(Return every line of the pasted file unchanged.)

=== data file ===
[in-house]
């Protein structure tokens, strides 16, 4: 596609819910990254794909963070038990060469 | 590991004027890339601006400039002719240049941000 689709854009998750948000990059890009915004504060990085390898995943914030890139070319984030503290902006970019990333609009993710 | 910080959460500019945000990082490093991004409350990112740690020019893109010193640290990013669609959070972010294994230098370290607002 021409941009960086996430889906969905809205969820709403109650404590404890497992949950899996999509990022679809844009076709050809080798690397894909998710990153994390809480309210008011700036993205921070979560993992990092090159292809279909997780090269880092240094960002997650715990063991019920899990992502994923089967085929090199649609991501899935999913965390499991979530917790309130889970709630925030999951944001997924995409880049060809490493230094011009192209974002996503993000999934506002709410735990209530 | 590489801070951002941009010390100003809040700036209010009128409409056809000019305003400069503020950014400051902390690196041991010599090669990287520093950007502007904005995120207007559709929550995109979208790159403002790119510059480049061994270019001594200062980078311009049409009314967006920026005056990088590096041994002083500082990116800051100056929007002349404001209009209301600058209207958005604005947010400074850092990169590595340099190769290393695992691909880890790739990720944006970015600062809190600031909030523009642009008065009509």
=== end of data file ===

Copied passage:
[in-house]
């Protein structure tokens, strides 16, 4: 596609819910990254794909963070038990060469 | 590991004027890339601006400039002719240049941000 689709854009998750948000990059890009915004504060990085390898995943914030890139070319984030503290902006970019990333609009993710 | 910080959460500019945000990082490093991004409350990112740690020019893109010193640290990013669609959070972010294994230098370290607002 021409941009960086996430889906969905809205969820709403109650404590404890497992949950899996999509990022679809844009076709050809080798690397894909998710990153994390809480309210008011700036993205921070979560993992990092090159292809279909997780090269880092240094960002997650715990063991019920899990992502994923089967085929090199649609991501899935999913965390499991979530917790309130889970709630925030999951944001997924995409880049060809490493230094011009192209974002996503993000999934506002709410735990209530 | 590489801070951002941009010390100003809040700036209010009128409409056809000019305003400069503020950014400051902390690196041991010599090669990287520093950007502007904005995120207007559709929550995109979208790159403002790119510059480049061994270019001594200062980078311009049409009314967006920026005056990088590096041994002083500082990116800051100056929007002349404001209009209301600058209207958005604005947010400074850092990169590595340099190769290393695992691909880890790739990720944006970015600062809190600031909030523009642009008065009509």